Meet the person who goes around the globe on a penny farthing

To call Joff Summerfield a bike fanatic would be an understatement. Not only did he build his own penny farthing, but he rode 38,000 miles around the world – and counted.

Imagine a 4 foot high front wheel, no chain and solid rubber tires. This is a high wheel (circa 1870, in front of someone) invented gears, Chains or pneumatic tires). We spoke to perhaps the best high cyclist in the world. Joff Summerfieldwho has driven more than 38,000 miles around the world on his.

Not only that, he built his own.

Granted, he’s not the first to take on you crazy challenge while cycling. But in our opinion, the sheer amount of miles this cyclist has accumulated on his penny is crucial.

Q&A with penny farthing cyclist Joff Summerfield

GearJunkie: How did you get into Penny Farthings? And when did you start bikepacking for the first time?

Sommerfeld: My first Bikepacking trip was a 5 day drive from Calais, France to Amsterdam, Netherlands. I did this on a BSA parachute bike from the 1940s. That’s when I realized I loved it. I wanted to see the world by bike.

Now I like doing things so of course I wanted to build my own bike. Building a touring bike seemed too easy, a mountain bike too normal. The craziest thing I could think of was building a penny farthing.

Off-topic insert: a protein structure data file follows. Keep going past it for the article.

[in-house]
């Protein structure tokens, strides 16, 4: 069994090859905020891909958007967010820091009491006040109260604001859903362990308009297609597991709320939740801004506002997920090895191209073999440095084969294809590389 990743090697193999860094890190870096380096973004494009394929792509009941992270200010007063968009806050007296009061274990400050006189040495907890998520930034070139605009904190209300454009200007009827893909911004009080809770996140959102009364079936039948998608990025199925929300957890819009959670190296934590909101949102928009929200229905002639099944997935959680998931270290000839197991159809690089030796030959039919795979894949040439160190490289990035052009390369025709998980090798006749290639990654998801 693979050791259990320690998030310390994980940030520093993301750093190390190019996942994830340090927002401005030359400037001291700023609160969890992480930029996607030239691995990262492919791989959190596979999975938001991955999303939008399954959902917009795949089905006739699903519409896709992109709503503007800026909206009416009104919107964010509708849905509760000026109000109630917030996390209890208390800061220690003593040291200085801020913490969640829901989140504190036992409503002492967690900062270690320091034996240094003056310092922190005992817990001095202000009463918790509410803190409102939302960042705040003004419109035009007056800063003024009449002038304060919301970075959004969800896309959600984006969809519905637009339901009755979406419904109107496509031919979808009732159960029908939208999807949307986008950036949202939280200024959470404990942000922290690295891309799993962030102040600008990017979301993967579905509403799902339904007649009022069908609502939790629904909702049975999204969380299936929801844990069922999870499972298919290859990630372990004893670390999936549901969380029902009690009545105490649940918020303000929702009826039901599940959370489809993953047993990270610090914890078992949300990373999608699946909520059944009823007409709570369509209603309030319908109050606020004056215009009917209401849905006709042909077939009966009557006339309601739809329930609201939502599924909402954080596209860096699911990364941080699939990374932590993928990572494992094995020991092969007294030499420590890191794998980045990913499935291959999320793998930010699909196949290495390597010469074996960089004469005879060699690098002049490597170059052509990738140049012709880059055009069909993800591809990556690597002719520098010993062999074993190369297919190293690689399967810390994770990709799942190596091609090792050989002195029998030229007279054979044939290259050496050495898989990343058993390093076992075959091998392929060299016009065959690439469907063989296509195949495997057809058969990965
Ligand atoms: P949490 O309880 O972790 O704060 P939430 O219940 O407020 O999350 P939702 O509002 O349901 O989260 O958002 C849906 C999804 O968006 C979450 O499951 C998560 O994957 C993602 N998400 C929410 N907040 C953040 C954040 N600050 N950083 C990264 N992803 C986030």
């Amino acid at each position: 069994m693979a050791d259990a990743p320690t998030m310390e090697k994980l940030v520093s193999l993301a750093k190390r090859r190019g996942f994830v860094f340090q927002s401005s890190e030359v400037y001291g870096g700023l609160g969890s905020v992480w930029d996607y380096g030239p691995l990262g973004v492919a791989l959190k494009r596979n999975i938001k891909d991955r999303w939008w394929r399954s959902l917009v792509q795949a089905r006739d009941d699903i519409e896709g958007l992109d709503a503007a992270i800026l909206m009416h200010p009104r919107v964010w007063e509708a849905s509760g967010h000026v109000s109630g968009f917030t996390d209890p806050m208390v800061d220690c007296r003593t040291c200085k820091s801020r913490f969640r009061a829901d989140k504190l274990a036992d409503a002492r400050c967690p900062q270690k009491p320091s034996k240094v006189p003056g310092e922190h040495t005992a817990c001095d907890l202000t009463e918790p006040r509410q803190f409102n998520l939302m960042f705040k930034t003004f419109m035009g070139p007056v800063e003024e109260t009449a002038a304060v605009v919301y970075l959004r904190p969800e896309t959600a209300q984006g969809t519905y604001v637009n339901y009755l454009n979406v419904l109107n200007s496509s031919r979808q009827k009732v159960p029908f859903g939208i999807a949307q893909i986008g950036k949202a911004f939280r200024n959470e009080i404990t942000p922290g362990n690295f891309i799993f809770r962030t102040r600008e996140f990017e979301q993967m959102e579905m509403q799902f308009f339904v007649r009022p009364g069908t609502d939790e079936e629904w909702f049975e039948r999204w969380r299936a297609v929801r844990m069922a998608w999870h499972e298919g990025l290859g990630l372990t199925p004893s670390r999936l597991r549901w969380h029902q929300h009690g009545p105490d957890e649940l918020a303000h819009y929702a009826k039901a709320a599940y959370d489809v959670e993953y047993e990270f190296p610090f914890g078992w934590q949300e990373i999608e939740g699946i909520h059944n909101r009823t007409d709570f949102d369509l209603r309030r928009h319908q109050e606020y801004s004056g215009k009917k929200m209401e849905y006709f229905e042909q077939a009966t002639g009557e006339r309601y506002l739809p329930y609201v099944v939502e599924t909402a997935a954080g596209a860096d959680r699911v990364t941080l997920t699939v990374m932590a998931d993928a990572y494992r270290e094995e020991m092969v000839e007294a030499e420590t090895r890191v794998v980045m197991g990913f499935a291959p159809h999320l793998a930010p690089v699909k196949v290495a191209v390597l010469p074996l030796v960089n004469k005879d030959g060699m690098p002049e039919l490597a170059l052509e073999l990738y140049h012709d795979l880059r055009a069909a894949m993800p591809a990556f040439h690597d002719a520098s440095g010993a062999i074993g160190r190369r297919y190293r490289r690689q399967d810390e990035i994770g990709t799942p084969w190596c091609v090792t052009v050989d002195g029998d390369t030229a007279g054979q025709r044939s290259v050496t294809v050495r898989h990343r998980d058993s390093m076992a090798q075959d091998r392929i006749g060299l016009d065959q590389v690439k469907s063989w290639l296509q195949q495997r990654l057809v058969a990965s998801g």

What you do for a living?

My original job was as a racing engine builder. I worked in Formula 1 for 5 years before I started building pennies. I did that until 2014 when I cycled around the world again.

2021 will be a change for me as I take over a new workshop to start building pennies again.

How many countries have you been to? How many have you driven through (or around)?

I have ridden my penny farthing in 31 countries including the United States. Denmark is the only country I have visited that I haven’t been to on my bike.

What specific changes have you made to your long distance bikepacking penny?

The design of the bike was about learning how to make the bike both strong and light. The only way to find out was to get out and collect the miles on a loaded bike. In 2000 I drove Lands End to John O’Groats [which is 1,100 miles from the southernmost point of England to the northernmost point of Scotland]. [That trip] was on my MK-2 version which was about 32 pounds.

The MK-2 was a lot easier to drive and I hit it well (until it broke). Fortunately, over time I was able to do repairs with welders from different farms.

Go around Iceland with a cent – how was that?

Iceland is an incredible country. You always feel like you’re on the set of Game of Thrones (of course a lot of it was shot there). The landscape is so diverse and beautiful.